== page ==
Nothing.

I have been ramming my head into the same wall all these years, trapped at the same weight (or more) no matter how I work or starve myself. I am progressively dieting stricter and stricter, working out more and more regularly. I have worked myself into multiple injuries. Deeper and deeper into the obsession.

Nothing.

I have felt completely crazy. I have spent far too much time fixated on something I do not want to run my life. But here we go again, onto the next thing. Or things in this case. Two things.

First, I have been working with my therapist, who also happens to be an integrative medicine specialist focusing in eating disorders, through this struggle. With her advice, I went to my primary care doctor to have my hormone levels tested. My estrogen (and iron) came back high, while my testosterone was nonexistent. Quite possibly, I could be experiencing estrogen dominance from my hormonal IUD. So I went to discuss with my OB/GYN, and she immediately removed it to allow my body to self regulate.

Hopefully, normal hormone levels will balance my weight, as well as my mood and energy. Having a monthly cycle should also level out the iron level in my blood. So I am going back to being natural. And getting my tubes tied in a couple weeks.

Second, I have shifted to yet another diet/exercise program. I am still doing barre and running. I am still finishing bodyboss (nearly two thirds of the way through it now). However, my coworker introduced me to a new app to try for food tracking and planning.

The app is called noom and is ultimately not much different than MapMyFitness or MyFitnessPal or Spark People or anything I have tried previously. The main divergences are that the program is psychology-centric (which works for me on multiple levels) and that it includes an individual couch who messages you and an online support group (hence why it costs money).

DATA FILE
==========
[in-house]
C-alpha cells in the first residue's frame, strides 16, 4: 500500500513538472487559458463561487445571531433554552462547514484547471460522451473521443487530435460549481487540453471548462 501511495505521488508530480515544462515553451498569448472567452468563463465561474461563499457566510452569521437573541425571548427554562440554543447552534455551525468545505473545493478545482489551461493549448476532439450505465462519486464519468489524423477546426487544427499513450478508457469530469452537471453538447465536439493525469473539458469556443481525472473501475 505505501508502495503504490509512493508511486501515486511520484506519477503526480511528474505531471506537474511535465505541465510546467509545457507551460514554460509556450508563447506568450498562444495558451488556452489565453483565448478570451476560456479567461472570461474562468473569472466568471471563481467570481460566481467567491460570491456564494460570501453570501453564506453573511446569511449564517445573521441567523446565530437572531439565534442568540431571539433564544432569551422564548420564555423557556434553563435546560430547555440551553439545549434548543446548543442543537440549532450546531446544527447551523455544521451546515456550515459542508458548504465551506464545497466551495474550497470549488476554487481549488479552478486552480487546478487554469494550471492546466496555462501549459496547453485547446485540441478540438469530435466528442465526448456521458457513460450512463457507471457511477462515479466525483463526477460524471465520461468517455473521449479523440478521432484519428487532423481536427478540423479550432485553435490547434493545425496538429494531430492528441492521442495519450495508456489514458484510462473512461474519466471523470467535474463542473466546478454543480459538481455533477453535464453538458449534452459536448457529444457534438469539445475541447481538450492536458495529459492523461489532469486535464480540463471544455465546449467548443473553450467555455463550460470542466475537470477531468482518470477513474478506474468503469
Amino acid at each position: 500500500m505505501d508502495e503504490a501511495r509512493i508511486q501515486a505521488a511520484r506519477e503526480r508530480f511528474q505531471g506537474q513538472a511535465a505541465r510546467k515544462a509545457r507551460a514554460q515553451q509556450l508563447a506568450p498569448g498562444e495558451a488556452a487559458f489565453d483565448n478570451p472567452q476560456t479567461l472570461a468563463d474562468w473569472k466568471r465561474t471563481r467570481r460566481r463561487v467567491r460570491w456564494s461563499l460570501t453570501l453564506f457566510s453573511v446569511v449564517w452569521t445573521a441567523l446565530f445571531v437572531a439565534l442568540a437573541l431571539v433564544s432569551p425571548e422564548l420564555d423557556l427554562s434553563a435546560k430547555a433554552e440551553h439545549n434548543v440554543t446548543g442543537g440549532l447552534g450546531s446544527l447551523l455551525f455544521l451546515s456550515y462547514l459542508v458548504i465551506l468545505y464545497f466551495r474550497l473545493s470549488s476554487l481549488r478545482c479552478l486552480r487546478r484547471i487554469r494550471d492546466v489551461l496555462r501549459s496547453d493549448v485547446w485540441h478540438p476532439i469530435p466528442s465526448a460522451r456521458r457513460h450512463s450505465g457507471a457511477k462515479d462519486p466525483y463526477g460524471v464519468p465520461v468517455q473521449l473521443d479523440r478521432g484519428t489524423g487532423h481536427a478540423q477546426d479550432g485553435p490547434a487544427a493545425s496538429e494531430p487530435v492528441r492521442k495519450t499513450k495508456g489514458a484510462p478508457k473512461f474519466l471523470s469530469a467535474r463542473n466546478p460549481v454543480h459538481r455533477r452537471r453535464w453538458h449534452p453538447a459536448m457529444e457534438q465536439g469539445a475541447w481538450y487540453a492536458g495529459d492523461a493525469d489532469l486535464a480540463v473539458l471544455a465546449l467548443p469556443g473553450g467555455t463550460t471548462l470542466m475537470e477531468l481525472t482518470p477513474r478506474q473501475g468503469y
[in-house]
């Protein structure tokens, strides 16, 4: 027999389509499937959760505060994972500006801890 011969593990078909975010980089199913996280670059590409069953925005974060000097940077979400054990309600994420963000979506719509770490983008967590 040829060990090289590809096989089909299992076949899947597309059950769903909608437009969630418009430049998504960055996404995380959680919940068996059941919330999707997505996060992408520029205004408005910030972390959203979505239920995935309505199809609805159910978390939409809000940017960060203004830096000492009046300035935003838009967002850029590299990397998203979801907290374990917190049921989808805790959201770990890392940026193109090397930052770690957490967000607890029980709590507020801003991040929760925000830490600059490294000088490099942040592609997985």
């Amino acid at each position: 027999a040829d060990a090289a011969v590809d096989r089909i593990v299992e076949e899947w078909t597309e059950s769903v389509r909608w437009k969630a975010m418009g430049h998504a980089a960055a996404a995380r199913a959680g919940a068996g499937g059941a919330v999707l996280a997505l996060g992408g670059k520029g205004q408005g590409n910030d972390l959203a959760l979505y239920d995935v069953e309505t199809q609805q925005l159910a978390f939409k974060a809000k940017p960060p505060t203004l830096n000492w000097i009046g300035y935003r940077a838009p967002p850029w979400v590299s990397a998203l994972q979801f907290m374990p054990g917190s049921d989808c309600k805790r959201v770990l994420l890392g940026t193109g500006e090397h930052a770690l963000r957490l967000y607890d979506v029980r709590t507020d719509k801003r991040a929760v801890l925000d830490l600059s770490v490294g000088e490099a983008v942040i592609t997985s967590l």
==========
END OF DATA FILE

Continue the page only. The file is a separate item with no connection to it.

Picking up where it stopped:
My experience so far has been positive, but don’t go holding your breath just yet; we’re scarcely out of the honeymoon phase. I have seen some results then seen them mildly undone by Christmas. The psychological approach to the app is pretty transparent to me, both because they are transparent about it and because I’ve been in eating disorder counseling periodically for years. However, that does not prevent it from working on me. I know the compliment every time I log a work out is a manipulation, but it makes me feel good nonetheless, so the manipulation works. Same with the coach and the group, though my group is pretty inactive and lame. It is an extra layer of accountability without the pressure of real interaction.

I have noticed improvement in my thought patterns and emotional reactions, if nothing else, which is surprising since all that counseling over the years has done shit against the same problems. The app does not tell me much I do not already know, but for some reason, things appear to be clicking now. I hope it is not some false sense of enlightenment meant to lull me into complacency to then fall into old patterns again, but a girl can dream.